Kerala, where no party has adopted the Adivasis

Kerala: The mob killing of a 27-year-old mentally challenged youth in a tribal settlement at Attappady has put the spotlight on the treatment of Adivasis, who account for 1.15% of the population in “progressive” Kerala.

What happened?

On February 22, a mob beat up Madhu of the Kadukumanna tribal hamlet at Chindakki, located in the buffer zone of the Silent Valley National Park, raising questions about the State’s social and economic equality indices. A few among them also took a celebratory selfie, which went viral on social media. The crowd had tracked down Madhu deep in the forest, accusing him of a petty theft in the village market, and thrashed him for several hours before hauling him through the village lane and handing him over to the police. Madhu collapsed and died in the police vehicle.

The post-mortem report showed that he died of internal bleeding caused by the blows, especially on the head.

Is there a lack of tolerance?

Tribal organisations and social activists said the murder was yet another instance of the anti-tribal attitude of the settler community in the tribal heartland of Attappady. However, social scientists said the incident pointed to a disturbing trend of persons who do not satisfy the “values” of Kerala’s predominantly middle-class society becoming targets of violence. Two months ago, a migrant worker from Bihar was subjected to mob brutality in the northern district of Kannur.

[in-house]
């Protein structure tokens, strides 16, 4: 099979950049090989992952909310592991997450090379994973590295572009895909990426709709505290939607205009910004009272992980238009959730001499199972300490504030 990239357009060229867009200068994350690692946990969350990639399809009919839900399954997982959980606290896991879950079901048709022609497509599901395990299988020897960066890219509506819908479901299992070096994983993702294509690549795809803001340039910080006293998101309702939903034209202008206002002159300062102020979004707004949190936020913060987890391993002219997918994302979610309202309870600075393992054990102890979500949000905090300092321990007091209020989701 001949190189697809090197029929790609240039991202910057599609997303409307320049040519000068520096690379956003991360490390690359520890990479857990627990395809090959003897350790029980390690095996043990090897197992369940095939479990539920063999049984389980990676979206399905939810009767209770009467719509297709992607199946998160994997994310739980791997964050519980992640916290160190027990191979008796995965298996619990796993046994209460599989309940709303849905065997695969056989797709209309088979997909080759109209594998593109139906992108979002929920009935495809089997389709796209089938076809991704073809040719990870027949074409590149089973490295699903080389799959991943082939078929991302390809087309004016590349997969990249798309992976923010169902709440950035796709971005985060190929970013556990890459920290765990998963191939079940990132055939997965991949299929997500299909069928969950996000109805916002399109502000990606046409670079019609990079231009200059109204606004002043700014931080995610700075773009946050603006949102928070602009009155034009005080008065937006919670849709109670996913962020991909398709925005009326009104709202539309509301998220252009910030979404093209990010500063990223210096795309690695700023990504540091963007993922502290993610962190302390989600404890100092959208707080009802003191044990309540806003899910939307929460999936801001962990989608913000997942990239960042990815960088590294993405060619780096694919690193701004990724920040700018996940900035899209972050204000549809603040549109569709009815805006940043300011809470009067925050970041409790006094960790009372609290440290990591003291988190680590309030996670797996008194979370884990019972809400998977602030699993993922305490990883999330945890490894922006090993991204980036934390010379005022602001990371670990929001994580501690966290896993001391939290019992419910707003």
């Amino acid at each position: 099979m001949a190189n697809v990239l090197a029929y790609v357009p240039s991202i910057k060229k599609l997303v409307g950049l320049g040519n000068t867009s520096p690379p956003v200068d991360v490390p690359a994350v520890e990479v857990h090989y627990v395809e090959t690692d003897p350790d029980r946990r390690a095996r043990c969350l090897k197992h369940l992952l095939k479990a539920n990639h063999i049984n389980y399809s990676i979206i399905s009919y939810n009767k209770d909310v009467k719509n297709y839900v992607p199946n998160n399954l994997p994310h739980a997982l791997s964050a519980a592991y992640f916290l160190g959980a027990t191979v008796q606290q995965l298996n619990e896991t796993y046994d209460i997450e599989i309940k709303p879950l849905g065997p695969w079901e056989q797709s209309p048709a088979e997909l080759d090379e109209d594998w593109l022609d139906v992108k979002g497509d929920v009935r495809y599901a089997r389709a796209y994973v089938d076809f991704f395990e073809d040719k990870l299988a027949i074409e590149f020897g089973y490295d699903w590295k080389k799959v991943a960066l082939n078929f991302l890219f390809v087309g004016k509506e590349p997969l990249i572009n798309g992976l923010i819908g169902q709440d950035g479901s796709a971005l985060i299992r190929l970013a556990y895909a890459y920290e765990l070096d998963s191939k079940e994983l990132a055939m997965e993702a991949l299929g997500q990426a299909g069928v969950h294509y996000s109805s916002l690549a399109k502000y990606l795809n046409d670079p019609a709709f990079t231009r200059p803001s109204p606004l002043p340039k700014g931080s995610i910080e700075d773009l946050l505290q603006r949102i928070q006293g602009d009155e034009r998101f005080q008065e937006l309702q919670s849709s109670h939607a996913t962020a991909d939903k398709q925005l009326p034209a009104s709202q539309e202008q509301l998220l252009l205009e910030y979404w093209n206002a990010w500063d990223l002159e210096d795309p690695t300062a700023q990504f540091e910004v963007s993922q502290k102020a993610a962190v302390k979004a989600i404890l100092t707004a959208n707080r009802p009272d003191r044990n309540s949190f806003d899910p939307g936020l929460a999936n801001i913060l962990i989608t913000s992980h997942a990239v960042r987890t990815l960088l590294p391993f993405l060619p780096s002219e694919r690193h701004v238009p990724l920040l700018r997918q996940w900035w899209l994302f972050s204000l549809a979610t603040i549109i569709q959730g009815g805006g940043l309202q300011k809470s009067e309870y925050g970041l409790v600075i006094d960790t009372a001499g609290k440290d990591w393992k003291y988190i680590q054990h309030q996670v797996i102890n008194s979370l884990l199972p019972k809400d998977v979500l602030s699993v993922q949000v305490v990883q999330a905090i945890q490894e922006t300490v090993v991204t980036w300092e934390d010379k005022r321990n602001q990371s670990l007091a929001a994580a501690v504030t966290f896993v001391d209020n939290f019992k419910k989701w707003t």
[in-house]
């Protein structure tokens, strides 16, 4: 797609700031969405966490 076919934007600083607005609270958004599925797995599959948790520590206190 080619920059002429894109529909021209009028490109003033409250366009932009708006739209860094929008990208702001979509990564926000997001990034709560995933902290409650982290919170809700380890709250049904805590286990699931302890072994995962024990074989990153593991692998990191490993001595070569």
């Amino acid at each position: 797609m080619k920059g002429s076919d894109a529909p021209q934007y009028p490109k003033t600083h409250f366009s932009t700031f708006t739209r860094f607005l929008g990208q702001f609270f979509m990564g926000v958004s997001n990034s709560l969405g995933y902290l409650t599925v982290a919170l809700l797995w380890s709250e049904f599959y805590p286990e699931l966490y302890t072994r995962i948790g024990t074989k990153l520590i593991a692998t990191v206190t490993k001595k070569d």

The reason, according to reports, was that the man had in his purse a picture of two children with a fair complexion. Unfortunately for him, there had been a mass hysteria in the State at the time, triggered by a social media campaign, of child-lifters on the prowl. All the descriptions on social media targeted migrant workers, especially those from north India. The latest in a series of assaults happened in a coastal hamlet in Thiruvananthapuram, the capital, where a transgender was beaten up, and videographed on mobile phones by a crowd accusing her of being a child-lifter. At least half-a-dozen incidents of attacks on transgenders have been reported in the past year.

Why are tribals a target?

Experts say the mobs have no specific religious, cultural, social or political identity. The 16 persons who have been arrested in connection with the Kadukumanna incident belong to different faiths and have different political affiliations, the only binding factor among them being a shedding of inhibitions as they came together to form a mob that tracked down Madhu and thrashed him.

For the tribals of Attappady, mob violence is nothing new. They have been experiencing it right from the 1950s when large-scale land alienation started at the initiative of settlers talking both Tamil and Malayalam.

The migrants from western Tamil Nadu and central Travancore made the indigenous people a minority in the region. Tribal activists say that in the rain shadow region, where fertile land, drinking water and other basic requirements remain scarce, mob violence always targeted the marginalised and dispossessed. Though successive governments have spent crores of rupees on tribal welfare in Attappady, there has hardly been any attempt to adopt them and keep them safe from violence.

As the tribals remain unorganised, political parties have always remained more sensitive to the needs and aspirations of only the settler community.

What lies ahead?

Kerala’s society may have to do some hard introspection on changing mindsets and, perhaps, launch an intense campaign to bridge the divide between the powerful, predominantly middle class, local communities and the most vulnerable people like tribals, Dalits and migrant workers. Social scientists say strong legal action must be taken against the culprits, apart from sensitising law enforcing officials to the need to act beyond racial and linguistic considerations.


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